unsubstituted methylene at C(3a), urochordamine A exhibits a tertiary carbon

    stereocenter at this site, while amauromine and chimonanthine contain vicinal fully

    substituted carbons between the C(3a)C(3a) positions. Indeed, chimonanthine presents

    a formidable synthetic challenge in the form of a vicinal quaternary carbon

    diastereochemical relationship.

    The structural complexity of the pyrroloindolines makes them a particularly

    elusive and at the same time appealing target for total synthesis efforts. Though many

    elegant synthetic studies have been performed on this core motif, two are of particular

    note and deserve attention here. The Overman and Danishefsky groups have made

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    seminal contributions in their design of new reaction methods that have enabled the rapid

    construction of many of these complex alkaloids. Both of these strategies are elegant,

    creative and highly effective solutions to the construction of pyrroloindoline architecture.

    The Overman group has focused upon the development of bis-Heck44 as well as

    bis-oxindole alkylation technologies,45,46 for the diastereoselective construction of bis-

    oxindoles that are subsequently converted into the bispyrroloindoline core (Schemes 1

    and 2). This bis-Heck technology efficiently utilizes the stereochemical information of a

    conformationally locked cyclohexene substrate to generate the requisite vicinal C(3a)

    C(3a) quaternary carbon relationship. Variation of the cyclohexene protecting groups

    has been shown to produce both the meso and C2 symmetric cores. Alternatively, the bis-

    oxindole alkylation strategy utilizes chelate control to produce the meso core and non-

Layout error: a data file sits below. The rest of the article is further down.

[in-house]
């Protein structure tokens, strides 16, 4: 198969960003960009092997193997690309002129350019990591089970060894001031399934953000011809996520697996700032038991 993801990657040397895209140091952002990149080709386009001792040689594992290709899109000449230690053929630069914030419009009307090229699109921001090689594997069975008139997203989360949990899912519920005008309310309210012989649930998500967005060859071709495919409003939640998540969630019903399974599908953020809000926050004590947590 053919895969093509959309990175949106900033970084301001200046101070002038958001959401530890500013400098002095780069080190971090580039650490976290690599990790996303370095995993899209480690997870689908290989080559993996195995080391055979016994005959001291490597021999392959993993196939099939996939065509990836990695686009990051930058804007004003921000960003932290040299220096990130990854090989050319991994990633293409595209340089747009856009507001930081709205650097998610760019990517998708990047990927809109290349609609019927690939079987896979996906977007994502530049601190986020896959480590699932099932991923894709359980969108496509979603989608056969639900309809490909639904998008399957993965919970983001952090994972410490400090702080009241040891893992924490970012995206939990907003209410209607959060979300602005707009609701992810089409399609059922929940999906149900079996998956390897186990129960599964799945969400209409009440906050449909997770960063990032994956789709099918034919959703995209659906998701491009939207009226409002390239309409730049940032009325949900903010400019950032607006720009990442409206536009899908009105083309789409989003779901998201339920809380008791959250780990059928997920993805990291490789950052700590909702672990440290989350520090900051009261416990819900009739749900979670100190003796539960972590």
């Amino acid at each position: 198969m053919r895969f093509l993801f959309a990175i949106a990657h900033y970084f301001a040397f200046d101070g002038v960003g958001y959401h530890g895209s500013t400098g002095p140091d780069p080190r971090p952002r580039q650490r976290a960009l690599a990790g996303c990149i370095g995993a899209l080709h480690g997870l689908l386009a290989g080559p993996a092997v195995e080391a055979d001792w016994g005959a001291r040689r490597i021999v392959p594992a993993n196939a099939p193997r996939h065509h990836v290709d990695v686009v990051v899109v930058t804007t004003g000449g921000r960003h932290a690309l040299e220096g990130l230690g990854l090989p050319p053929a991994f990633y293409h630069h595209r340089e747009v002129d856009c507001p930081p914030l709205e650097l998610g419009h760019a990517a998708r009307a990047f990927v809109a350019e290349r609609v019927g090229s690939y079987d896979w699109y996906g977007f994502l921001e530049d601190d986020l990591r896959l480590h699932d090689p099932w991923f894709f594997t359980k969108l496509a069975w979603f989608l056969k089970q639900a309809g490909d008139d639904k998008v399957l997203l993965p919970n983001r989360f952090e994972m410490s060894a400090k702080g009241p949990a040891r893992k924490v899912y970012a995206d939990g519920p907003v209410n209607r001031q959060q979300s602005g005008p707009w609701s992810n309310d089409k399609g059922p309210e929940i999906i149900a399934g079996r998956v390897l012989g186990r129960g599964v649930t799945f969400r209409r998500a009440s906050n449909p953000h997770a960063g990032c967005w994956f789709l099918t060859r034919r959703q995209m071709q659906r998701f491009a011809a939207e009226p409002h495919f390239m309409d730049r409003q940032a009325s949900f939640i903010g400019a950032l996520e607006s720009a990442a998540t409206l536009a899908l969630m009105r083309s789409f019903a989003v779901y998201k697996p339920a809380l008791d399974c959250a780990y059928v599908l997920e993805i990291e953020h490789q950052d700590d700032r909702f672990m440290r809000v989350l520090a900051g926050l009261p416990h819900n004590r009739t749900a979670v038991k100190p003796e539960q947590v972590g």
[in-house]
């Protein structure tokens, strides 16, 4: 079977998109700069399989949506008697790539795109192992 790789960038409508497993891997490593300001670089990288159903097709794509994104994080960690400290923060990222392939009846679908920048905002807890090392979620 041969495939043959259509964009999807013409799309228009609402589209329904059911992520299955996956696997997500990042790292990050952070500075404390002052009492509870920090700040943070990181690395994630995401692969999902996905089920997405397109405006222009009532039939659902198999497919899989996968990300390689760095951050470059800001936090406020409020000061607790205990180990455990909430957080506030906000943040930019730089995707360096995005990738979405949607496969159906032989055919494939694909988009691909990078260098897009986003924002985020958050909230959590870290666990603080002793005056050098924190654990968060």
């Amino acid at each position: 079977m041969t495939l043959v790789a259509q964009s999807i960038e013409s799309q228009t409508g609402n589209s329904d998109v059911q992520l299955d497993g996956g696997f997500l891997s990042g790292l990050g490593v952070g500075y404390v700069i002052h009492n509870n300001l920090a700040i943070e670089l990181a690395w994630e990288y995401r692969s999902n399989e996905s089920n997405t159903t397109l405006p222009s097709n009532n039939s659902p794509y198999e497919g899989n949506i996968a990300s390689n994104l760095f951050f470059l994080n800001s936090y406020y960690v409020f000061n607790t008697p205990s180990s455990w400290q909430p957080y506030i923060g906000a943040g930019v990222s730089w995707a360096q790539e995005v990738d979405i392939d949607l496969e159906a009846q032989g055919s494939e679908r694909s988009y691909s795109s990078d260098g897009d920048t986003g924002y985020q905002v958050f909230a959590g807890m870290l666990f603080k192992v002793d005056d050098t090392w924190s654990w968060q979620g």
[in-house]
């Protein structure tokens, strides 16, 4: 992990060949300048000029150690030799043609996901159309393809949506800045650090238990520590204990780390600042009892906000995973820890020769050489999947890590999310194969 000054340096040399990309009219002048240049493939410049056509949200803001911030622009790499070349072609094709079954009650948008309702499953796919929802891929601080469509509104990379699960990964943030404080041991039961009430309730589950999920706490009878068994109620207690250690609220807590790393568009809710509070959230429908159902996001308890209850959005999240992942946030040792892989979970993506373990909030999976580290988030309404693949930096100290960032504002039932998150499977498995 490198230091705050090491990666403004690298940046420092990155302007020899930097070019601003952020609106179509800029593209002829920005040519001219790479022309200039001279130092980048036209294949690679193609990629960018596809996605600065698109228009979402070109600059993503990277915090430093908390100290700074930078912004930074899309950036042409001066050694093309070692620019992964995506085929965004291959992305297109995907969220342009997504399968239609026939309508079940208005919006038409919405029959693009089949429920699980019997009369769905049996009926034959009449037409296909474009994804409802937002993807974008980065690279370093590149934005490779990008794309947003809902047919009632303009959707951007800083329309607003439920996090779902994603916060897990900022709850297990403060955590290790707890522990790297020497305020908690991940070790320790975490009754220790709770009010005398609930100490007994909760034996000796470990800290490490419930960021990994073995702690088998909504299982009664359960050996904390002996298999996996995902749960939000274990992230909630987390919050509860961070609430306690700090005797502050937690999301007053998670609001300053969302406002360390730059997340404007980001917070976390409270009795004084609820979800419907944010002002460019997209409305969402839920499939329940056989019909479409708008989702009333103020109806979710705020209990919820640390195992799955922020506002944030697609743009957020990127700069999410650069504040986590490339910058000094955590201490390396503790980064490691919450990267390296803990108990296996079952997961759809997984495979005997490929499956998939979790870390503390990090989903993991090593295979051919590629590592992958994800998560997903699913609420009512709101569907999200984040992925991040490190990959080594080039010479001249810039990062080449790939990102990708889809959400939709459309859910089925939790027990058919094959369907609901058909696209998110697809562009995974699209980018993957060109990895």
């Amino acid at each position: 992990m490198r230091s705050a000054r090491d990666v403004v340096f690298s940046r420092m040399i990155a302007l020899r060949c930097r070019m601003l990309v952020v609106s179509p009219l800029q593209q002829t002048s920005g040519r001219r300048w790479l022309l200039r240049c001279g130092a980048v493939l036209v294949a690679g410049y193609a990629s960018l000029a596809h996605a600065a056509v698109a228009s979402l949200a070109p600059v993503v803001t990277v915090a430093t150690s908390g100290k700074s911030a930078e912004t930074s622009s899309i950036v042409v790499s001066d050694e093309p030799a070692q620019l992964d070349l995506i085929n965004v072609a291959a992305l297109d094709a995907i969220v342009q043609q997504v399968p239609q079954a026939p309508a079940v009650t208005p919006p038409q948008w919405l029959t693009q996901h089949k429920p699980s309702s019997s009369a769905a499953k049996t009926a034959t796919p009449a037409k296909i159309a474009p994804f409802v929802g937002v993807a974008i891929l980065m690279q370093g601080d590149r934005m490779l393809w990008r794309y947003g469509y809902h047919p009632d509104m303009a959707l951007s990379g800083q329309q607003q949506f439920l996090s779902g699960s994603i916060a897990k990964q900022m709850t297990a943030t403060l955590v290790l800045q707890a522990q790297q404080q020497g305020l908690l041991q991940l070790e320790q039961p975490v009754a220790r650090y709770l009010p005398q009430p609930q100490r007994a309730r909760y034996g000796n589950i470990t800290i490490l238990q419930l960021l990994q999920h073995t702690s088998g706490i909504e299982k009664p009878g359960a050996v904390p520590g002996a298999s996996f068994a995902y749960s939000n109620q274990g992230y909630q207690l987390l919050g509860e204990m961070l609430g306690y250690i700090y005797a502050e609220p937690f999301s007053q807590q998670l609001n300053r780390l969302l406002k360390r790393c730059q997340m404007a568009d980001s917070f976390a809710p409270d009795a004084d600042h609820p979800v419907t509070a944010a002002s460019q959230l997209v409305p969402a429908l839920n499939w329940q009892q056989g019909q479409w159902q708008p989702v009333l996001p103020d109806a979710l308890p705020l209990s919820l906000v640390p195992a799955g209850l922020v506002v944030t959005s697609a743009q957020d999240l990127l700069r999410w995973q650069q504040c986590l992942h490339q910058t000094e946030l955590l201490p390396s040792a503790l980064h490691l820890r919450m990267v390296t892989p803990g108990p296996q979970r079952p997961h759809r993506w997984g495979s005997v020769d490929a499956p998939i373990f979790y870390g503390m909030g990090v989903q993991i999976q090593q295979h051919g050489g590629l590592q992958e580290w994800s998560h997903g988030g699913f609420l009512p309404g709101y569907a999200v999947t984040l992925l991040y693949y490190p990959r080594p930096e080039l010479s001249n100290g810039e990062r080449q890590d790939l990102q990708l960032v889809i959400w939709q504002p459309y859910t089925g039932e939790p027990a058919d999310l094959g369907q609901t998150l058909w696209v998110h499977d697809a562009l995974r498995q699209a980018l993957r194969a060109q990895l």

chelation conditions to produce the C2 core. Overman has additionally developed

    asymmetric Heck technology that has been extended to the elegant syntheses of many

    structurally diverse pyrroloindolines via oxindole intermediates.47

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  • 42

    The Danishefsky group has utilized enantiopure tryptophan-based starting

    materials for their asymmetric synthesis of amauromine and the ardeemins (Figure 3).48,49

    Their strategy is reliant upon the stereochemical induction from a C3-selenato

    pyrroloindoline derived from tryptophan in a cascade selenation-ring closing protocol.

    The selenato functionality is then used in an ingenious radical addition step to introduce

    the reverse prenyl group as exhibited in amauromine. It should be noted that though

    the selanato adduct is formed as a 16:1 mixture of diastereomers, the corresponding

    reverse-prenylation reaction results in a 9:1 mixture of adducts. Nonetheless, this

    novel procedure diastereoselectively controls the absolute stereochemistry at the C3

    carbon and produces the pyrroloindoline ring system without the need of an oxindole


    With these elegant approaches in mind, we sought to develop a complementary

    technology that would allow the enantioselective catalytic construction of pyrroloindoline

    architecture in one step with concomitant stereocontrolled generation of the requisite

    C(3a) and vicinal C(3a) stereogenicity.